At primary level, such schools may also be VA so also set their own criteria. However that doesn't let them off the duty placed on them by the admission code to ensure that the policies they choose are able to be checked, proved and are seen to be open and fair.

If they cannot show how for example a vicar would reliably differentiate between a family who attend 3 times in January but only once in February 2 years ago then they cannot show that the strict limits they require are capable of being fairly implemented.

Whydidnoonetellme Thu 01-May-14 10:10:23

that's very interesting tiggy thanks for the input. I am going to mull over.

MumTryingHerBest Thu 01-May-14 10:19:43

OsmiumPhazer in this instance, I'm not so sure it would be hard to prove. It would be quite easy to take a picture of the mum at the swimming lesson for three/four weeks in a row in the same month, possibly demonstrating non compliance on "attendance twice a month at any of 3 local churches for 2 years". The only caveat to that would be if the mum claimed to go to church at a different time.

As long as people just accept that this is happening, it will continue. It will take only one or two cases where people are known to be found out to make others think twice about manipulating the rules to suit their own needs.

I also agree that the OP should ensure they are on the CI for all other schools in the area.

OsmiumPhazer Thu 01-May-14 10:25:07

MumTryingHerBest

It would be quite easy to take a picture of the mum at the swimming lesson for three/four weeks in a row in the same month, possibly demonstrating non compliance on "attendance twice a month at any of 3 local churches for 2 years"

Seriously?!

WhosLookingAfterCourtney Thu 01-May-14 10:30:36

Wow. It's a disgrace the state schools can discriminate in this way and I'm actually glad that this school isn't using an arbitrary show your face at church yardstick to admit children.

If all they need is a vicar's signature, and they haven't forged that signature, then this isn't fraud.

prh47bridge Thu 01-May-14 11:01:12

If all they need is a vicar's signature, and they haven't forged that signature, then this isn't fraud

If the vicar is signing to say the parents have attended church regularly when they haven't it is fraud. It is also unfair on those who have achieved the required attendance and end up missing out on places. Regardless of what anyone thinks of the criteria they must be administered correctly.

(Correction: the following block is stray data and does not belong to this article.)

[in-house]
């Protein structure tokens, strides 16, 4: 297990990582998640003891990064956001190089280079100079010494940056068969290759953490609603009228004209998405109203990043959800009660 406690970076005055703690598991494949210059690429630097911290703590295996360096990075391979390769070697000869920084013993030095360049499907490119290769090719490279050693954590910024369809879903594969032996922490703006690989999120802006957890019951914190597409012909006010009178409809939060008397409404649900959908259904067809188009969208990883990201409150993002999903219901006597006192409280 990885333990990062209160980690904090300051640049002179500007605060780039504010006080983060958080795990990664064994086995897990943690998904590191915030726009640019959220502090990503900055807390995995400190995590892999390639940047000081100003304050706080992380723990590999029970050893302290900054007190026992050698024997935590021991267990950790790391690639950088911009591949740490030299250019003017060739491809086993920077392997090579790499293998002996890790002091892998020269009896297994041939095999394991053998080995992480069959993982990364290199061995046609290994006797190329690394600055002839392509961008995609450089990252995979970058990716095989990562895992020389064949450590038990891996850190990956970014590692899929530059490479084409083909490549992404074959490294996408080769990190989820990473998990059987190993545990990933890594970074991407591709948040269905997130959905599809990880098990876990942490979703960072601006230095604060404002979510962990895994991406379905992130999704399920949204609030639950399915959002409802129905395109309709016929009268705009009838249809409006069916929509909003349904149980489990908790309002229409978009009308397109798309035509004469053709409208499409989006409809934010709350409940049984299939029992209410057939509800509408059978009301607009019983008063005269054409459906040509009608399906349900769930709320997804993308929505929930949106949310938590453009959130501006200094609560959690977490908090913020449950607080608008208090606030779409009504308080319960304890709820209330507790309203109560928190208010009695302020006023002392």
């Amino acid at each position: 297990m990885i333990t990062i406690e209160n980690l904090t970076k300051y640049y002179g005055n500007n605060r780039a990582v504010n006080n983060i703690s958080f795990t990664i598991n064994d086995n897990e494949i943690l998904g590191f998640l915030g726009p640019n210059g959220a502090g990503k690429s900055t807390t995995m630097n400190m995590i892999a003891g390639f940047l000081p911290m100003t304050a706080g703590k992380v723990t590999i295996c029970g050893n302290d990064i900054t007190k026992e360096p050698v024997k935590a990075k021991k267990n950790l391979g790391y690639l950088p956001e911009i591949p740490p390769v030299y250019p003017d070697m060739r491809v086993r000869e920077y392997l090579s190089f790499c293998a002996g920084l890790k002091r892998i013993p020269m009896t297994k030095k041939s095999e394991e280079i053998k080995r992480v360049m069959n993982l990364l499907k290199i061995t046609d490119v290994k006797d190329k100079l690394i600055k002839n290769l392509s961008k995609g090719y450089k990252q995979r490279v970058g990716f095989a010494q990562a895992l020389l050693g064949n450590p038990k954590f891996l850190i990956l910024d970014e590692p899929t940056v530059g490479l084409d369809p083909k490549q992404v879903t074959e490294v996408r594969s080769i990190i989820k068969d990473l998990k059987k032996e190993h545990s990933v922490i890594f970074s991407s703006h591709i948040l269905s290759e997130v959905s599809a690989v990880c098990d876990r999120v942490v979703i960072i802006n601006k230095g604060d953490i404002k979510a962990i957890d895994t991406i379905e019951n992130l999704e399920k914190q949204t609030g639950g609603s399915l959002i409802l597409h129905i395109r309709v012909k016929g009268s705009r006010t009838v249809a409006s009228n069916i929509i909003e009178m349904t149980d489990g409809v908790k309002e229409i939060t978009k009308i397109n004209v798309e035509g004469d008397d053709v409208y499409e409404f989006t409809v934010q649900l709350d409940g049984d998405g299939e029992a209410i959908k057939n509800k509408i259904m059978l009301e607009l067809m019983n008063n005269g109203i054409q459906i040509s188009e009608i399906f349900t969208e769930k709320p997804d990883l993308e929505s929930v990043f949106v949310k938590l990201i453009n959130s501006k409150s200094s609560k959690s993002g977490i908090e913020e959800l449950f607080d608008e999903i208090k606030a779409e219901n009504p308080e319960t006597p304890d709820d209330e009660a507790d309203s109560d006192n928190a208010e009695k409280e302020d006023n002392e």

MumTryingHerBest Thu 01-May-14 11:11:48

OsmiumPhazer are you questioning whether this is possible to do or whether it is ethical to do it?

OsmiumPhazer Thu 01-May-14 11:14:25

MumTryingHerBest

I just don't think it is the sensible thing to do

MumTryingHerBest Thu 01-May-14 11:17:35

OsmiumPhazer in which way would it not be sensible? Just to be clear, I'm not saying I disagree with you.

I would also say that it is not very sensible for parents to openly tell people they do not attend church and then apply for a place at a school under the criteria that requires them to do so.

WhosLookingAfterCourtney Thu 01-May-14 12:22:28

prh then it's the vicar that's committed 'fraud'

Perhaps the parents didn't mention that they'd been going to church because they feel hypocritical or embarrassed about jumping through this particular hoop in order to get into this state funded school.

tiggytape Thu 01-May-14 12:30:40

The parents fill out the form with the "true" extent of their church attendance and the vicar signs it usually to confirm they attend.

That is why it is flawed because it relies on parents telling the truth when it may not be in their interests to do so and it relies on the memory of the vicar to be highly specific (recalling 2 services per calender month extending back over a 2 year period for every child). It is not feasible that anyone can do this however good their intention so it forces the vicar to rely on the honesty of the parents which is obviously not to be trusted here.

That is why most schools who don't want a ton of admin choose a shorter attendance time or choose baptism only. The ones who want to make sure only the very faithful get places have to accept this will need a huge paper trail to detail everyone's record of attendance to ensure places are fairly issued. If they don't do that, they are not carrying out the admissions fairly and other people have every right to appeal and complain at being denied places by people cheating.

nonicknameseemsavailable Thu 01-May-14 12:45:11

well a) she might not be being truthful in saying she hasn't been to church and b) it is perfectly possible a saturday evening service is counted not just a sunday morning one. certainly is in our church.

rocketjam Thu 01-May-14 12:55:55

Our church introduced cards that the Vicar has to sign at the end of each service. It's drastic, and I really don't like it, but children of families who attend church weekly are offered a place at school, based on sibling and distance, and also first criteria of looked after children. When introduced, the 'card' caused absolute uproar. The issue is that the school is so oversubscribed that even if you go to church regularly for years, there is no guarantee that the child will get in.

And also, relying on people's honesty is out of the question. People will lie to a vicar, I see it done regularly. To their face. ie 'Little George is so ill with asthma that he rests all weekend and that's why we don't go to Church', when I know too well that little George is playing football, golf, cricket, most weekends (with my children, that's why I know).